The world in 2050: Societal and political drivers of the global transformation
Bonn, 29.01.2018 bis 30.01.2018
German Development Institute / Deutsches Institut für Entwicklungspolitik (DIE)
The World in 2050 (TWI2050) seeks to frame the solution space for sustainable development pathways, based on comprehensively achieving the Sustainable Development Goals (SDGs) by 2030 and sustaining progress to 2050 and beyond within planetary boundaries. To this end TWI2050 is to provide fact-based knowledge to support the policy process and implementation of the 2030 Agenda and beyond. In a first step, it aims to address the full spectrum of transformational challenges related to achieving the 17 SDGs in an integrated manner so as to minimize potential conflicts among them and reap the benefits of potential synergies of achieving them in unison. The SDGs set out very clear and ambitious global goals across social, economic and environmental areas with important interactions between and among these goals (e.g., between energy and climate, between food security and ecosystems, etc.). What is lacking, but urgently required, is an assessment of the viability of achieving these multiple social-economic-environmental-planetary goals simultaneously using integrative and systemic methodological approaches. The German Development Institute / Deutsches Institut für Entwicklungspolitik (DIE) and SDSN Germany contribute to this process. Societal and political change is a necessary precondition for the transformation to a sustainable world in 2050.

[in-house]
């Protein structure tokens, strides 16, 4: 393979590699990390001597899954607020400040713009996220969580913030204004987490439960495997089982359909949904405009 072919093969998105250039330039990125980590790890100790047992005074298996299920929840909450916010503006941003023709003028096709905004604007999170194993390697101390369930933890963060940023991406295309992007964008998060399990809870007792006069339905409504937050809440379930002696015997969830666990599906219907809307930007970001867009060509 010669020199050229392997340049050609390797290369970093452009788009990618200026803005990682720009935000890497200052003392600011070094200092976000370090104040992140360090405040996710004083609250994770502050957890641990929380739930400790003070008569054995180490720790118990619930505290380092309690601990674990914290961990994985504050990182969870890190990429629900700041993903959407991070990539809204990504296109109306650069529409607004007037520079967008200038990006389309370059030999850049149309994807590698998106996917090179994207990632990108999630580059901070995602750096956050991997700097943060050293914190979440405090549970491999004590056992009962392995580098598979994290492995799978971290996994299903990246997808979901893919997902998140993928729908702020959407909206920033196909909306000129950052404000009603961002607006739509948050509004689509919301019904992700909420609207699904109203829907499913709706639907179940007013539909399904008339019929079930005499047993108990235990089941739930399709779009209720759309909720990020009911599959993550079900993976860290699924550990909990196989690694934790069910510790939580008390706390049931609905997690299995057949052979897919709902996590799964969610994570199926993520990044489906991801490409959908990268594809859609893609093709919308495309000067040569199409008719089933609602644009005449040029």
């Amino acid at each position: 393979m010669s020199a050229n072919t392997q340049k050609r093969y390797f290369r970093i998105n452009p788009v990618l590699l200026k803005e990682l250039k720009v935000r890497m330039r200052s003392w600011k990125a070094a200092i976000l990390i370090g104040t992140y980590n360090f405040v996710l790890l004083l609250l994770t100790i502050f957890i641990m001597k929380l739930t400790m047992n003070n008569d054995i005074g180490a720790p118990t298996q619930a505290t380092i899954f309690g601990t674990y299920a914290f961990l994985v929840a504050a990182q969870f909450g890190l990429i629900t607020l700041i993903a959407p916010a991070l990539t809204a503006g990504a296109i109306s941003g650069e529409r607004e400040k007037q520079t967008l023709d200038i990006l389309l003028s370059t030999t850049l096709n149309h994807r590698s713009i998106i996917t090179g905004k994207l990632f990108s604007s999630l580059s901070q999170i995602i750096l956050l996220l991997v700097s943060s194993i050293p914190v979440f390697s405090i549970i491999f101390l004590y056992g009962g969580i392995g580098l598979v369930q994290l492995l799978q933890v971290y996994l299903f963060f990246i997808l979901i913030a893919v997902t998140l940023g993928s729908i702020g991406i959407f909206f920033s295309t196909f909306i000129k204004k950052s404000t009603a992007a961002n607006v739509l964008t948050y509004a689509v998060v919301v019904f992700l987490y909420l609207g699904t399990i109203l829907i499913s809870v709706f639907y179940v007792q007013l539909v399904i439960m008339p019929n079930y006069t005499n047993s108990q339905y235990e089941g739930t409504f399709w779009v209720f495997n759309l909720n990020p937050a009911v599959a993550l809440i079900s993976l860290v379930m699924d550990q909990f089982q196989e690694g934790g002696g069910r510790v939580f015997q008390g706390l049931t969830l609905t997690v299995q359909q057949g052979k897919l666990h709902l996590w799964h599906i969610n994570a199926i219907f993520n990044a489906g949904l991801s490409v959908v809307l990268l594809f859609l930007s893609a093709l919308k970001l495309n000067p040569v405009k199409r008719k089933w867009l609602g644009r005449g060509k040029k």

Societal transformation takes time and implies inter alia incremental as well as disruptive change of political institutions in multi-level governance and societal values and attitudes. We thus need to understand better which patterns, mechanisms and trajectories lead to societal and political change (path dependencies; lock ins; incremental versus radical change; disruptions) as well as governance arrangements conducive towards sustainable development. This workshop of the TWI2050 governance working group thus focuses on theories of social and political change that can inform scenario-building. It seeks to identify explanatory factors and drivers of societal change from different disciplines.